The post that spawned this false rating was written by the co-founder of The Federalist, Sean Davis, on September 27, 2019. Filed under the topic “collusion”, the piece was headlined: “Intel Community Secretly Gutted Requirement Of First-Hand Whistleblower Knowledge.”
Politifact documented that the whistleblower had actually filed a complaint using the original, long-standing form and in accordance with the long-standing (and unchanged) rules for such complaints.
The core of that complaint was a serious matter of national security, specifically that Trump was, in the words of the whistleblower, “using the power of his office to solicit interference from a foreign country in the 2020 U.S. election. This interference includes, among other things, pressuring a foreign country to investigate one of the President's main domestic political rivals. The President's personal lawyer, Mr. Rudolph Giuliani, is a central figure in this effort.”
Trump denied any wrongdoing and attacked the whistleblower as well as the process the whistleblower used to file the complaint.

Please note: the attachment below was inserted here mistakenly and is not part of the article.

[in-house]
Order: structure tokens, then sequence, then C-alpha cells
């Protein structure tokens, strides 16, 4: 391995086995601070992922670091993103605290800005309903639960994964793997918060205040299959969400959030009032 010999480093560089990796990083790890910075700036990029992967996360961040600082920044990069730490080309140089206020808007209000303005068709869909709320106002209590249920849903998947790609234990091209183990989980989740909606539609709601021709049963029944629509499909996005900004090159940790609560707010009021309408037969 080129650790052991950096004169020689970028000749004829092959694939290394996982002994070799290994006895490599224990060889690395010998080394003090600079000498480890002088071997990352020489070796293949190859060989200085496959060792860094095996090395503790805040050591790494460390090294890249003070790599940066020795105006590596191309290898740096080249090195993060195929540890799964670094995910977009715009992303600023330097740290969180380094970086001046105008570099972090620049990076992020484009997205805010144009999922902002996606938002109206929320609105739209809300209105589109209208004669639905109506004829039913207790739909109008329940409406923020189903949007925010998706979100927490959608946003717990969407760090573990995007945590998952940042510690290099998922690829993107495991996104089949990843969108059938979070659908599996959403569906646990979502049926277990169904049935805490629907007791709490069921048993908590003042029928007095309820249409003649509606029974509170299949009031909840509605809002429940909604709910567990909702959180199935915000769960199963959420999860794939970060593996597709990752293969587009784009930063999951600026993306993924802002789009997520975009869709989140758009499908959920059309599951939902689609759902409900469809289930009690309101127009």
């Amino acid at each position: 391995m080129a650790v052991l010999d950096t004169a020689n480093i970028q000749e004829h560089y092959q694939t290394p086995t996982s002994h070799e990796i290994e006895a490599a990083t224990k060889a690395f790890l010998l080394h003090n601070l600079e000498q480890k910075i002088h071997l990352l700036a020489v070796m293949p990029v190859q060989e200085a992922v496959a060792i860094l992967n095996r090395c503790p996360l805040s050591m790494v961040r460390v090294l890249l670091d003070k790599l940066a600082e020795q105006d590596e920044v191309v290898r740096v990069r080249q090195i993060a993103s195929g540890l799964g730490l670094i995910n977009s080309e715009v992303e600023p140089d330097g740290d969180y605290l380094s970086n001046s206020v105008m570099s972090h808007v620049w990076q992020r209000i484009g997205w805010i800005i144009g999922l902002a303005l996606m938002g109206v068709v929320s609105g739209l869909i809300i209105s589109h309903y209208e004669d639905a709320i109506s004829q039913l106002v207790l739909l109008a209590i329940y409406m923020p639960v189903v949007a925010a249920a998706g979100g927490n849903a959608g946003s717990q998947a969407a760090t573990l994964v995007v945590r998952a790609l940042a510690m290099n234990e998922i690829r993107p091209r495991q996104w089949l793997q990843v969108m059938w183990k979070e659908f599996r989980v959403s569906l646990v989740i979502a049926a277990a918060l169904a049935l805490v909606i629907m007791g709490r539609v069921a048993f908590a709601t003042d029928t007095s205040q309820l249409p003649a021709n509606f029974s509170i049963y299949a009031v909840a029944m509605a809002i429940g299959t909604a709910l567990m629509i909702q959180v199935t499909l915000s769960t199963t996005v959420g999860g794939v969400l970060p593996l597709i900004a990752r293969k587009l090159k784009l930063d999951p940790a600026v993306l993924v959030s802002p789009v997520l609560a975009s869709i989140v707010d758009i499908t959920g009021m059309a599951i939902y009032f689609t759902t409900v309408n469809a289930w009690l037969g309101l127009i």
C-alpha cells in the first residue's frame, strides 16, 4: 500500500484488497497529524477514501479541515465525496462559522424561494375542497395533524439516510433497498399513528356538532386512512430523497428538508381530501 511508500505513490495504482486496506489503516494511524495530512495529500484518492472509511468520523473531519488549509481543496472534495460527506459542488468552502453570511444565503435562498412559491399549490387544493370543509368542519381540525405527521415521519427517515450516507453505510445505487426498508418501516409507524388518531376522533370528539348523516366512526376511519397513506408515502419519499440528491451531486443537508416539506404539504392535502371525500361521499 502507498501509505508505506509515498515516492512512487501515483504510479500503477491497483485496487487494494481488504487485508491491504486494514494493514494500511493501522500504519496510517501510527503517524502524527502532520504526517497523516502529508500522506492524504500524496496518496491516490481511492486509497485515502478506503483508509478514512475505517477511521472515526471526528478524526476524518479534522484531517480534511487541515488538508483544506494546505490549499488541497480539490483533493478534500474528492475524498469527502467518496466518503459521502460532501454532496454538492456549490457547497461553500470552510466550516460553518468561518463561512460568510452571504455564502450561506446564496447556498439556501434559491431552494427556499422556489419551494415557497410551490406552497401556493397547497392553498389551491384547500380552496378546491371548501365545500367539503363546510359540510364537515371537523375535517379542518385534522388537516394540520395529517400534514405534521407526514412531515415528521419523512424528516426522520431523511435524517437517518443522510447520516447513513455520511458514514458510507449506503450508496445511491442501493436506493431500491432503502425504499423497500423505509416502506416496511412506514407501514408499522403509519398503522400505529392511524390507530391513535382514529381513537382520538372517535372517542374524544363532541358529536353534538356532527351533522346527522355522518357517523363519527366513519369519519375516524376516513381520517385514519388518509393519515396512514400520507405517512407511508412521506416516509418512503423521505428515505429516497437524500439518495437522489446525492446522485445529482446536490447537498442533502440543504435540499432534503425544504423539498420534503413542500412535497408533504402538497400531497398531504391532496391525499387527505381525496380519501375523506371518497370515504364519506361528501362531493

Despite the finding by Politifact that the claim in its piece that was the basis for the tweets was false, the article remains in full on The Federalist site. There is no correction noted and no acknowledgement for readers of that post that its central claim was found by Politifact to be “False.” The Washington Post also gave Trump’s claim about the whistleblower law “four Pinocchios,” noting that his false claim derived from The Federalist’s piece.
Notably, not only did The Federalist fail to retract or correct that post, but also then-senior editor Mollie Hemingway outed the name of the whistleblower on FOX’s Sunday program, even though – according to the Daily Beast – FOX had instructed its employees not to do so because the identity had not been verified. Hemingway, a paid FOX contributor, was appearing on a panel about whether the media should reveal the name. Trump and his allies had been pressuring major outlets to name the whistleblower.
The whistleblower Hemingway named was Alexander Vindman, who was then the Director of European Affairs for the National Security Council and was a Lieutenant Colonel in the U.S. Army who had been awarded a Purple Heart. His subsequent testimony before Congress provided evidence for the “abuse of power” charge lodged by the majority of the House of Representatives against Trump when it impeached him. A majority of U.S. Senators voted to convict Trump after an impeachment trial, but the Constitution requires a supermajority and a minority of Trump partisans in the Senate thwarted his conviction and removal from office before the 2022 election which he was trying to distort.